Tokyo: Global shares were mostly higher Tuesday as investors hung onto hopes the coronavirus pandemic may come under control with vaccines and treatments being developed.
France’s CAC 40 added 0.8% in early trading to 5,048.42, while Germany’s DAX gained 0.6% to 13,146.02. Britain’s FTSE 100 edged 0.1% higher, to 6,111.31. U.S. shares were set for gains, with Dow futures rising 0.5% to 28,380. S&P 500 futures were up 0.4% to 3,439.38.
Few details emerged from a phone meeting held Tuesday by top U.S. and Chinese trade negotiators as part of the Phase 1 truce aimed at ending a tariff war between the two biggest global economies.
China’s Ministry of Commerce said the two sides discussed strengthening coordination of economic policies. Its announcement gave no details.
Markets have floated higher in recent days in anticipation of progress toward a vaccine or effective treatment for the coronavirus pandemic that has hammered economies and killed more than 800,000 people.
The positive coverage on potential COVID-19 vaccines and treatments opens the door wide open to a rotating carousel of stocks, said Stephen Innes, chief global markets strategist at AxiCorp.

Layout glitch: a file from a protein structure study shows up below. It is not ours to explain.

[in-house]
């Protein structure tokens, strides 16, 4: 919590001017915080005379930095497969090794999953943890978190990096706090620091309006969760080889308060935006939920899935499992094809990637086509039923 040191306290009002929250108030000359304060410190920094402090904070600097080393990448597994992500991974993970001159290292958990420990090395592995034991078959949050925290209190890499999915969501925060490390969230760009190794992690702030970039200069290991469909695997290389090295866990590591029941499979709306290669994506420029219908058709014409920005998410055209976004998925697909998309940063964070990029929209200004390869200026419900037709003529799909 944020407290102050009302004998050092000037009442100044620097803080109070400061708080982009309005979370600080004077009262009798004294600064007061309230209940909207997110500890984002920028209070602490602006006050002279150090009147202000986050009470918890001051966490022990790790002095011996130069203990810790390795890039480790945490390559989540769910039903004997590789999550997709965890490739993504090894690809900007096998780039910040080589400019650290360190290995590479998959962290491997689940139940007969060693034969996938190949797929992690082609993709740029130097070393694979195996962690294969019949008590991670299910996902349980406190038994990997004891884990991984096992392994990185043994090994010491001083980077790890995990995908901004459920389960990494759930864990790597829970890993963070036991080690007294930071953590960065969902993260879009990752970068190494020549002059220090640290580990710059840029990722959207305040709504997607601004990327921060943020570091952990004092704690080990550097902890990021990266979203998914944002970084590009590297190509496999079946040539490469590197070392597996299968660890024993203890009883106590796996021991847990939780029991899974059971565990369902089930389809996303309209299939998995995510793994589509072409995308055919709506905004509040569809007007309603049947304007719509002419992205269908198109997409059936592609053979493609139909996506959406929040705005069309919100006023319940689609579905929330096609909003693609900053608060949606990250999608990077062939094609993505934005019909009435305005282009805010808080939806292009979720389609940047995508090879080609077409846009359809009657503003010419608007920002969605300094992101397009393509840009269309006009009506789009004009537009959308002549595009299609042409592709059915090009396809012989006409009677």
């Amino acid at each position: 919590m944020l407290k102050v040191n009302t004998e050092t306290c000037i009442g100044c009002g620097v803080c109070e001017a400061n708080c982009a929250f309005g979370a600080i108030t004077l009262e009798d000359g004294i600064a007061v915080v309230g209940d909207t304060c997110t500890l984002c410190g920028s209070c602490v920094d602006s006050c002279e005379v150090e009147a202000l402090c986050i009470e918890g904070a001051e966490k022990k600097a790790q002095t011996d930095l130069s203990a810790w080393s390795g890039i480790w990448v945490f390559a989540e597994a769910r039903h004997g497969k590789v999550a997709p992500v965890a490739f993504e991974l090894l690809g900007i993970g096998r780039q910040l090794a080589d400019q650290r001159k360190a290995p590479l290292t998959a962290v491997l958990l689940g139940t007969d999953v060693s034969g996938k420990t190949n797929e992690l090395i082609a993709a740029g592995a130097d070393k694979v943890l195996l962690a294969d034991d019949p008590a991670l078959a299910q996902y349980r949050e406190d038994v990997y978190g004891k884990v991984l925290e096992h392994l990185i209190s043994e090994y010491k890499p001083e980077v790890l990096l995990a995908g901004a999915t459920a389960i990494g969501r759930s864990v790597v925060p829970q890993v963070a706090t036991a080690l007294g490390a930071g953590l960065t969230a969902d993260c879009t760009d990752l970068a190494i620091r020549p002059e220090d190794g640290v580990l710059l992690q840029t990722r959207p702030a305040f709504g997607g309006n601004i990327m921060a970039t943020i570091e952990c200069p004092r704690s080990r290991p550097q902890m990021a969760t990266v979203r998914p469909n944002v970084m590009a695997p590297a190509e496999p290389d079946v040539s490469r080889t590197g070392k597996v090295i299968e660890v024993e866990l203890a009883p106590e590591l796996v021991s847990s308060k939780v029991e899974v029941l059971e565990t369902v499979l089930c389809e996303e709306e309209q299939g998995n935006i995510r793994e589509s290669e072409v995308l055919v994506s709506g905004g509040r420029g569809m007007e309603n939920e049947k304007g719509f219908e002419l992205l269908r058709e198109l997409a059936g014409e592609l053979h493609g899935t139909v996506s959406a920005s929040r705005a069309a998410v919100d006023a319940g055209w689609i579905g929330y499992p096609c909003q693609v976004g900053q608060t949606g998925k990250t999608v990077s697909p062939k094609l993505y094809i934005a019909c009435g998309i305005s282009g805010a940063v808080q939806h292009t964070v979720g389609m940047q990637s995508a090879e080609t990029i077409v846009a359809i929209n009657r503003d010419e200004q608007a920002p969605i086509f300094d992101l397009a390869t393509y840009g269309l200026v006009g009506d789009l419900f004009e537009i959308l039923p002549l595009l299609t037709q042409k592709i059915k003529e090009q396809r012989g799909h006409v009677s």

If symptoms of the infection could become as mild as a cough or runny nose, the economy could return to normal, he said.
Japan’s benchmark Nikkei 225 index rose 1.4% to finish at 23,296.77. South Korea’s Kospi gained 1.6% to 2,366.73.
Australia’s S&P/ASX 200 added 0.5% to 6,161.40. Hong Kong’s Hang Seng edged 0.3% lower to 25,486.22, while the Shanghai Composite fell 0.4% to 3,373.58.
Investors are awaiting a speech by U.S. Federal Reserve Chair Jerome Powell later this week that he would normally give at Jackson Hole, Wyoming. This year’s economic policy symposium will be online due to the pandemic.
Speeches at the annual Jackson Hole event are followed closely and Fed officials sometimes generate market-moving headlines. This year’s event is titled Navigating the Decade Ahead: Implications for Monetary Policy. The rally tracked one overnight on Wall Street, where the S&P 500 gained 1% and added to its all-time high set last week.
Signs that the increase in COVID-19 cases around the world may be gradually slowing are cause for optimism. But the risk of recurring waves of infection remains.
Benchmark U.S. crude oil slipped 9 cents to 42.53 a barrel in electronic trading on the New York Mercantile Exchange. It rose 28 cents to 42.62 per barrel Monday. Brent crude, the international standard, rose 11 cents to 45.24 a barrel.
The dollar rose to 106.34 Japanese yen from 105.99 yen. The euro climbed to 1.1823 from 1.1791.